Monday, 31 December 2012

#9 - Top Ten Weather Events of 2012 in the Winnipeg Area

May's Wild Thunderstorms

     In southern Manitoba, May was quite a month for thunderstorm-lovers with many convective events; most notably on May 14, 18, 22/23 and 27.

Little rain, just blowing dust. By BobLedoux near Ft Whyte
     A cold front moving across southern Manitoba in the evening on May 14 sparked off thunderstorms, despite a great lack of humidity. This lack of humidity, with surface dewpoints generally in the low single digits, was the perfect recipe for a severe wind event thanks to ''evaporative cooling''. (Definition of evaporative cooling here)

     The thunderstorms dropped very little rain, but brought severe gusts of wind and interesting cloud formations. Sudden gusts of 80 to 100 km/h were common across the RRV, with a maximum of 85 km/h at Winnipeg airport with the first cell to move through the city. Some regions were hit repeatedly as several cells formed one after another. In addition, they actually formed a bit ahead of the main front, meaning we had to contend with another round of severe wind with the front itself later in the evening. Winnipeg airport recorded a gust of 93 km/h with the front, after the storms. Some trees and even semi-trailers were toppled, and there were numerous power outages in many communities throughout southern Manitoba. Most outages were restored quickly, except for a few regions north of Portage such as St. Ambroise, which lost power for several hours after the storms. The winds were also blamed for a wall collapse at the construction site of Winnipeg's new football stadium.

Photo by Hannah Shiffman via CBC Manitoba
     Thanks to very dry soil conditions, the winds also produced dust storms, a rarity in southern Manitoba. Near zero-visibility in blowing clouds of dust was seen locally in rural areas. According to The Weather Network, some callers to their storm line said they had to pull over as visibility reached near zero in blowing dust and dirt. The following day, some farmers even woke up to ''dirt drifts'' in their fields. Within Winnipeg, blowing dust was mainly seen in open areas and northern parts of the city.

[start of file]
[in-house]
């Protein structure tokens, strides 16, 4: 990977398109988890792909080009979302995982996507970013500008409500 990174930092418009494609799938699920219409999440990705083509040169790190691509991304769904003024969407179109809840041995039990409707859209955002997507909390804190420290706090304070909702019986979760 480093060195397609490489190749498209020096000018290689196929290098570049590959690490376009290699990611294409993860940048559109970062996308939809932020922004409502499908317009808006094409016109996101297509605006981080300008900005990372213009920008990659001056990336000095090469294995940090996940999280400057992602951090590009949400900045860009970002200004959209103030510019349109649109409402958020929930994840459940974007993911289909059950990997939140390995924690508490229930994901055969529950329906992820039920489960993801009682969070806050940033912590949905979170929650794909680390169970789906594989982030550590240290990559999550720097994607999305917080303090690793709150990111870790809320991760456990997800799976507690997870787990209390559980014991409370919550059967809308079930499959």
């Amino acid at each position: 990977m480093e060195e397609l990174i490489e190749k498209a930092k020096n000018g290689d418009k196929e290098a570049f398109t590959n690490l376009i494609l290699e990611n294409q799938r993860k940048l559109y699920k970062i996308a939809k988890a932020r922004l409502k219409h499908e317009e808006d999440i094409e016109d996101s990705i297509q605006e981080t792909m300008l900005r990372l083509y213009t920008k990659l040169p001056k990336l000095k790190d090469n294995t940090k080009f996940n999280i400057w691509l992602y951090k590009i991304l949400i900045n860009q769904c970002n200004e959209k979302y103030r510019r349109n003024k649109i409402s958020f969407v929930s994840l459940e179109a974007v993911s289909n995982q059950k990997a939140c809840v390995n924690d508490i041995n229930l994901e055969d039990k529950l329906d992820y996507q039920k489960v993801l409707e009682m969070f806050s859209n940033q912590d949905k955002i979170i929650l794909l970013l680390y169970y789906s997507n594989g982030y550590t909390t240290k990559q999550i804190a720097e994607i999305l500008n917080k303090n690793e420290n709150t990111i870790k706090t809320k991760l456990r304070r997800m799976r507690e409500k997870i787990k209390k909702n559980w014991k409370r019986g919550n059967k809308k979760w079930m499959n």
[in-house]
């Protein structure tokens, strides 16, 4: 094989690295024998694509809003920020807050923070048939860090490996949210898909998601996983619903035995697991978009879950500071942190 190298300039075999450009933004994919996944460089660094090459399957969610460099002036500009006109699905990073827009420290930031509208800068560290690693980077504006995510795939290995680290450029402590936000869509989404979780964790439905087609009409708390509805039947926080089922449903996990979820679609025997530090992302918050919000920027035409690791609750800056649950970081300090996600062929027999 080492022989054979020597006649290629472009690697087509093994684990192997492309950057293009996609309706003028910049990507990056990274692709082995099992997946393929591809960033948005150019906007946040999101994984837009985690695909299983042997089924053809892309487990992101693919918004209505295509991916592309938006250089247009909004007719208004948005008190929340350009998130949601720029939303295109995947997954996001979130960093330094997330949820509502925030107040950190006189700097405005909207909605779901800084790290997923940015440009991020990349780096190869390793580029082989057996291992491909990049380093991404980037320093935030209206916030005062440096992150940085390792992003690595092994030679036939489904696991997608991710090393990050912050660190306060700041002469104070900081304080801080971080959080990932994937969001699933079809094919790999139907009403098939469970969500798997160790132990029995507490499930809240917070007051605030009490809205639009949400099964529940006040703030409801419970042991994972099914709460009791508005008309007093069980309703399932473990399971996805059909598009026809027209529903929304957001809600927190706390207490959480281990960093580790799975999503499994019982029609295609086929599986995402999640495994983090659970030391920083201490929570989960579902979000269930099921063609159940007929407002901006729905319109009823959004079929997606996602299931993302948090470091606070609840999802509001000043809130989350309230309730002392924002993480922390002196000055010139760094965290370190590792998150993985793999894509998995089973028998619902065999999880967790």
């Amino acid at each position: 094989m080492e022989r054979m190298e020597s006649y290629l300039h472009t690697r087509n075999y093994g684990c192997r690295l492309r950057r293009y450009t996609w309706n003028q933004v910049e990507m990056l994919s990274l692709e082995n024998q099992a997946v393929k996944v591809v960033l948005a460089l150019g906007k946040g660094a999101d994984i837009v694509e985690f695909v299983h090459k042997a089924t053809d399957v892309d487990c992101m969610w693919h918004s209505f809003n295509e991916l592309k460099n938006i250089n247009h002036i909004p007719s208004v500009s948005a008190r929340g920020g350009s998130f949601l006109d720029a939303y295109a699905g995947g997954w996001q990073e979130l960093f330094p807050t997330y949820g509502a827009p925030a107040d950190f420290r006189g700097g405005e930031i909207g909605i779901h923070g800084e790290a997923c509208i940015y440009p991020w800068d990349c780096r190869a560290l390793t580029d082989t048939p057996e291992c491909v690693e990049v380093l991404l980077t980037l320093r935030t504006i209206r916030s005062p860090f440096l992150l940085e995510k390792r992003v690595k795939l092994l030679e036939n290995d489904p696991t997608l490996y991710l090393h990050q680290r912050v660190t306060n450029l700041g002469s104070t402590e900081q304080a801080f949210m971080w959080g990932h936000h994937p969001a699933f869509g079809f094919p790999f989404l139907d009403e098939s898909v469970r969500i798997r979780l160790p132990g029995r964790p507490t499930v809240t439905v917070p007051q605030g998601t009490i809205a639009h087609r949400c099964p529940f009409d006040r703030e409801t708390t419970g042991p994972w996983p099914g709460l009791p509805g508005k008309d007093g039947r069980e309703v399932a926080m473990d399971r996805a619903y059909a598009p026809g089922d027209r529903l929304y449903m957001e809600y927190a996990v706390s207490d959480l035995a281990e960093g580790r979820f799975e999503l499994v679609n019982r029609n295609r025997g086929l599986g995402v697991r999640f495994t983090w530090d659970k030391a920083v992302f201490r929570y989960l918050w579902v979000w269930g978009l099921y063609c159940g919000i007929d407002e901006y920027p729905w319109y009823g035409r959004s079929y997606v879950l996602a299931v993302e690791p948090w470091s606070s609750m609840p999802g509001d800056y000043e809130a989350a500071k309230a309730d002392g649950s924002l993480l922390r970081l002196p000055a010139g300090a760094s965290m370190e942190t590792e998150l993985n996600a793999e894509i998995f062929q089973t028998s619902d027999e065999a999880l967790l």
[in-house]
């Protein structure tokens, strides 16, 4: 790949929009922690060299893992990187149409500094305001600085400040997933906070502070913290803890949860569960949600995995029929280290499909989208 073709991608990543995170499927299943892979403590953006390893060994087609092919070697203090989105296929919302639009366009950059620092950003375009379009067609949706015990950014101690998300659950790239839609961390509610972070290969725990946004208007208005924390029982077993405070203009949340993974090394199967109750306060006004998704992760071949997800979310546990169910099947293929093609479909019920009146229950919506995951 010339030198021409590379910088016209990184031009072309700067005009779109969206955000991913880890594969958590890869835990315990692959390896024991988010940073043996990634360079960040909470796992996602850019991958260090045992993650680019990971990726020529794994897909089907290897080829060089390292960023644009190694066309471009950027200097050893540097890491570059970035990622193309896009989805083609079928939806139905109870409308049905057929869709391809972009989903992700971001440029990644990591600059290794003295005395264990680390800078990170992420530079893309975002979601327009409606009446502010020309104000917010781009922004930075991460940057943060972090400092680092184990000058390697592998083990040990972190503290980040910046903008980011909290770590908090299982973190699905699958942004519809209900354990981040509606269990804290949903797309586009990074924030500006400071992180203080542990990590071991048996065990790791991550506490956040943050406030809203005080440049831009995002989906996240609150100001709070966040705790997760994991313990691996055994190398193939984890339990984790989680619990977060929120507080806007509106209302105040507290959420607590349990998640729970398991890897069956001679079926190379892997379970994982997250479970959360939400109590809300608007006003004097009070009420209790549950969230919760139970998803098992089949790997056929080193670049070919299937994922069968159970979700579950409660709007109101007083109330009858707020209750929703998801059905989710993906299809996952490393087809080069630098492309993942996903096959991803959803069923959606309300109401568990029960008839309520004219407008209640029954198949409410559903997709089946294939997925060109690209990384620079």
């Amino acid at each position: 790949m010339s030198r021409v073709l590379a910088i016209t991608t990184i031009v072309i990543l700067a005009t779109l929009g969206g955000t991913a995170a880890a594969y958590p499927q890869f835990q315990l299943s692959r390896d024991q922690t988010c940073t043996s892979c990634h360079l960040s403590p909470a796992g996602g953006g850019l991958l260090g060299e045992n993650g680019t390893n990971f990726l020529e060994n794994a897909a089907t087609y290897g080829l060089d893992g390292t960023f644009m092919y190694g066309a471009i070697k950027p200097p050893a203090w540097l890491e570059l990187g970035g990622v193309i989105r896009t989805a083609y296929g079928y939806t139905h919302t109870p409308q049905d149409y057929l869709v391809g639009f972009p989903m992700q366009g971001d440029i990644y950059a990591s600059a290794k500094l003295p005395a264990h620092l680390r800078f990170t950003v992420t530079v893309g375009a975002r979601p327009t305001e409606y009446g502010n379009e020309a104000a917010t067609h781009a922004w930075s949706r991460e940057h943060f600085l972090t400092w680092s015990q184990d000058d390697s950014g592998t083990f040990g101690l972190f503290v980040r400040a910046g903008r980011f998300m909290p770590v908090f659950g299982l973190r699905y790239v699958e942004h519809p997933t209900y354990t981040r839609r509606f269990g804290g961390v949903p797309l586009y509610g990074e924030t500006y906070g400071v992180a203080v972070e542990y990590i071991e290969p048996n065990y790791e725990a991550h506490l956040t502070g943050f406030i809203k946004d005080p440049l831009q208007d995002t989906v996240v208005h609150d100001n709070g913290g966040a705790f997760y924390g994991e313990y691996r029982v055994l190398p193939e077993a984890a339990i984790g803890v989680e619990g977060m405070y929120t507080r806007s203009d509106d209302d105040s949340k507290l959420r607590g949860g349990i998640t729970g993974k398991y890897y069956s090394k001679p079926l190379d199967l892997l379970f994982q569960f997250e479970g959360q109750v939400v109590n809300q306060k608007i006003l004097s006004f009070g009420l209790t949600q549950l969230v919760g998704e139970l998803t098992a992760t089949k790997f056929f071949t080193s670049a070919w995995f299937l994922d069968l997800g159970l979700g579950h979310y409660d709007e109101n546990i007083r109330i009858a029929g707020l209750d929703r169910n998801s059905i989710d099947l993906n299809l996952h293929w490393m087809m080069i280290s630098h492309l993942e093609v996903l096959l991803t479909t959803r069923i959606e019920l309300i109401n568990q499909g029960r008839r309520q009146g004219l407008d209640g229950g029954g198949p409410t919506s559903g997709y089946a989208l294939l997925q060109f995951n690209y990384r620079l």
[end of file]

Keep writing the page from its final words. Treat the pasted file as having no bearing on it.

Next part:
These storms claimed one life on Lake Manitoba. Two men were out fishing on the lake when the wind hit with little warning. The strong winds and heavy waves overturned their boat. One man made it to shore, while the second was swept away by the waves. Searchers combed the area for several days afterwards for his body, finding it on May 23, 11 km away from the location of the capsize.

     (*Here's a list of videos I find give a great idea of the conditions felt on May 14: Video 1, Video 2, Video 3*)

     On the evening of May 18, a retreating warm front was the cause of another thunderstorm outbreak in the RRV and southeastern Manitoba. Of note, there was a very tight temperature gradient with this front. At 5 PM, while it was only 15°C in Minot, it was 35°C in Fargo.

Storm resembled flying saucer. By Rebecca Schleicher
     Lines of thunderstorms formed just west and southwest of Winnipeg by 7:30 PM and swept through the city between 8 and 9:15 PM. The storms trained over western, central and northern sections of the city, giving long-lasting torrential downpours. A swath of 25-35 mm of rainfall fell through these parts, while only 5 to 10 mm fell in east, southeast and extreme northwest sections of the city. A peak rainfall rate of 133 mm per hour was recorded in Charleswood at 8:11 PM. In addition, hail as large as quarters fell in central and northern parts of the city, and lasted long enough to accumulate locally. Lightning was frequent, and the heavy rain flooded a few streets. The rain was blamed for an apartment roof collapse at the corner of Aikins Street and Atlantic Avenue. Residents were evacuated and there were no injuries. Some traffic and street lights lost power as well. These storms however were a blessing to the fire situation in southern Manitoba.

     (*Here's a list of my favourite videos of the thunderstorms on May 18: Video 1, Video 2, Video 3, Video 4*)

Photo by John Kristalovich
     More strong thunderstorms made their appearance late on May 22 and early May 23. This time, the main story was the magnificent display of lightning in the RRV late evening and early overnight; definitely not something we see every May. Lightning was almost constant at times and there were many cloud-to-ground strokes. Rain in Winnipeg was not impressive with only a general 2 to 6 mm across the city. Heavier amounts of 10 to 20 mm fell to the east and northeast of the city, with locally higher amounts.

     (*Some awesome videos of the lightning May 22/23: Video 1, Video 2, Video 3*)

     Yet another round of storms drenched the Winnipeg area on May 27. A line of heavy elevated thunderstorms swept through the city near 6:30 PM, locally dumping a good 10 to 15 mm of rainfall in as little as 10 minutes. Lightning was not frequent. Storms continued on and off through the evening until about 9:30 PM. By the end of the day, in addition to showers earlier in the day, as much as 20 to 35 mm of rainfall had fallen in southern and northern parts of the city.